BHSU biology professor comments on large population of butterflies this year

Author: BHSU Communications/Monday, September 18, 2017/Categories: 2017

Dr. Holly Downing, professor of biology at Black Hills State University, says the large migrating population of Painted Ladies this year is likely due to favorable weather conditions causing less die-off or greater reproduction than usual.

Move over Yellow Jackets. The butterflies are taking over campus at Black Hills State University.

Dr. Holly Downing, professor of biology at Black Hills State University, who studies social insects, is among many in the state who have noticed the increase of butterflies this year. She suspects the increase of orange-and-black-winged fluttering butterflies seen on campus and throughout the Black Hills this season are Painted Ladies, Vanessa cardui.

"The large migrating population of Painted Ladies this year is probably due to favorable conditions that have caused less die-off or greater reproduction than usual," says Downing.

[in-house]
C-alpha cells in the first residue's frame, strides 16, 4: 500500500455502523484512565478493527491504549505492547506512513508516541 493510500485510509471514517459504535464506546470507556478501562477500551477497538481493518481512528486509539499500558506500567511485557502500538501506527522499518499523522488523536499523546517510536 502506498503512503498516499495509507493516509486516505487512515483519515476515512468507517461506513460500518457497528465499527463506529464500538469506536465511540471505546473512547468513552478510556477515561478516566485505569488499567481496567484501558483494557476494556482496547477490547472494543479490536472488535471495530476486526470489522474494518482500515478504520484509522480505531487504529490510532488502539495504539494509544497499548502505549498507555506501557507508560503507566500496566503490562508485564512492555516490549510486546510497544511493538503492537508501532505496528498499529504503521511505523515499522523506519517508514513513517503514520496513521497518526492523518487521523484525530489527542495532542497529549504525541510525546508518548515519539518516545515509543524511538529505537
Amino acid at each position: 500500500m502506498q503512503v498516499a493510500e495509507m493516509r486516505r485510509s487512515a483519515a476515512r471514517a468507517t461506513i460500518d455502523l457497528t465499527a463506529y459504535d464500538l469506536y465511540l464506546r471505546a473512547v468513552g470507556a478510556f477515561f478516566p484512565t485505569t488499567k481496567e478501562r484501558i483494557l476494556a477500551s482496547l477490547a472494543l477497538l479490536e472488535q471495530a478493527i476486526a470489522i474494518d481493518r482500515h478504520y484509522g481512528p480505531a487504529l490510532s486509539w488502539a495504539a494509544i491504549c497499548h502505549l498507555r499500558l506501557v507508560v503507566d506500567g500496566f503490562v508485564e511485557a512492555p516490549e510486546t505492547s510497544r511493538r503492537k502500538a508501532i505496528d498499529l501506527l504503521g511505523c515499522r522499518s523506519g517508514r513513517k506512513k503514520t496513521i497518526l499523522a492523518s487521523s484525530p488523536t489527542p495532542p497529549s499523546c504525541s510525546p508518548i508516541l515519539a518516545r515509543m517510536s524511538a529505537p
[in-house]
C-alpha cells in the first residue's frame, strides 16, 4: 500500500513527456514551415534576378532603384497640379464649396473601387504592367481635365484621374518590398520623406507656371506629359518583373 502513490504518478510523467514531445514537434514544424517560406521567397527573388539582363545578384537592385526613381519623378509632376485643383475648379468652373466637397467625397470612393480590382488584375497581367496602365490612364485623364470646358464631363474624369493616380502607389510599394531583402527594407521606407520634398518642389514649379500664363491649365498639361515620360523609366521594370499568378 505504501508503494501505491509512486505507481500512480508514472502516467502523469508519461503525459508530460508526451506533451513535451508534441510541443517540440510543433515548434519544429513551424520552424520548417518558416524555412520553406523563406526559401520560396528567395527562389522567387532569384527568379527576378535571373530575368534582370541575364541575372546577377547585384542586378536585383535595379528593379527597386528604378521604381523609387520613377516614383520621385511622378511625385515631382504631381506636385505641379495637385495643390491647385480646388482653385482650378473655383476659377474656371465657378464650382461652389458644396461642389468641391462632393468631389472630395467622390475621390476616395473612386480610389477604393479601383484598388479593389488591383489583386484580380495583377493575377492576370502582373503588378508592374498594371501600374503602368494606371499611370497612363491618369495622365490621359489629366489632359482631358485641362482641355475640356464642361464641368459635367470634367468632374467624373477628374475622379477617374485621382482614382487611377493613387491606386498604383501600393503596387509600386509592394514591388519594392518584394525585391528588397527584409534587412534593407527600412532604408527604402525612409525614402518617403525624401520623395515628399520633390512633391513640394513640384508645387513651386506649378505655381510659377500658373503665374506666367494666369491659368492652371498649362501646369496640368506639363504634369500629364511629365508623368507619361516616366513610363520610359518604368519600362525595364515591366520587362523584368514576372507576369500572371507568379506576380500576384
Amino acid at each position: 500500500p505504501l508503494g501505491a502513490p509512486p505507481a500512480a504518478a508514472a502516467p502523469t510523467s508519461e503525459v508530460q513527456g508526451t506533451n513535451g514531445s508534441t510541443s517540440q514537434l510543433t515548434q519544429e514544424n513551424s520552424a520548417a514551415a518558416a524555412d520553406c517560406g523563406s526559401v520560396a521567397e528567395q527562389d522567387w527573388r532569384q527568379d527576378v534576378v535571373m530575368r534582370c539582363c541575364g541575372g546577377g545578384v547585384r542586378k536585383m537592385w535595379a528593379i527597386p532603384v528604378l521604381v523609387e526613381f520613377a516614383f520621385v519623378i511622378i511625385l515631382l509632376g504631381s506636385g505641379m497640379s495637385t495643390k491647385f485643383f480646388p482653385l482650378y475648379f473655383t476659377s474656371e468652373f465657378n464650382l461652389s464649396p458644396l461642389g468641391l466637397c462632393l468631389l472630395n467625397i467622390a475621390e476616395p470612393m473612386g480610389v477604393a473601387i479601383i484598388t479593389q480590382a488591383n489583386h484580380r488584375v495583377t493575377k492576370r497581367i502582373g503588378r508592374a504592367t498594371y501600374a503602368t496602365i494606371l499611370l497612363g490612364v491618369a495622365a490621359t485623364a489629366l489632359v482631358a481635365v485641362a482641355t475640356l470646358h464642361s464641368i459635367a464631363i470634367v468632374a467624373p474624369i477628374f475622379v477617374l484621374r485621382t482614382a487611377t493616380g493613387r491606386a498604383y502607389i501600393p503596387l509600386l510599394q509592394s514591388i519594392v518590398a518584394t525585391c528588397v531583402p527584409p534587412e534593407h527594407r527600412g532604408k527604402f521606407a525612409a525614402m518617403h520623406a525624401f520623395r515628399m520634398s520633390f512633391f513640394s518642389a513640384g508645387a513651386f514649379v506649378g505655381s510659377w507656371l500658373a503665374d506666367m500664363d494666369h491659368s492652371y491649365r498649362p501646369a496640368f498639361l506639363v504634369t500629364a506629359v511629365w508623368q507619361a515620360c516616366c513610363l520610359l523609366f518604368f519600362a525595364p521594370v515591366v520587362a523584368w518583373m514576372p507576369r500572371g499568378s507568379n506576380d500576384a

According to Downing, Painted Ladies are migratory butterflies that are widespread throughout the world. They feed on and lay eggs on a wide variety of plants, which explains why the flora at BHSU is especially attractive to them.  

"The Painted Ladies we are seeing on campus are probably butterflies that emerged north of here. They are headed south for the winter. Adult butterflies can hibernate farther north, but only successfully during mild winters," says Downing.

The butterfly days of autumn are numbered, though. Downing says Painted Ladies usually travel south in September to overwinter.
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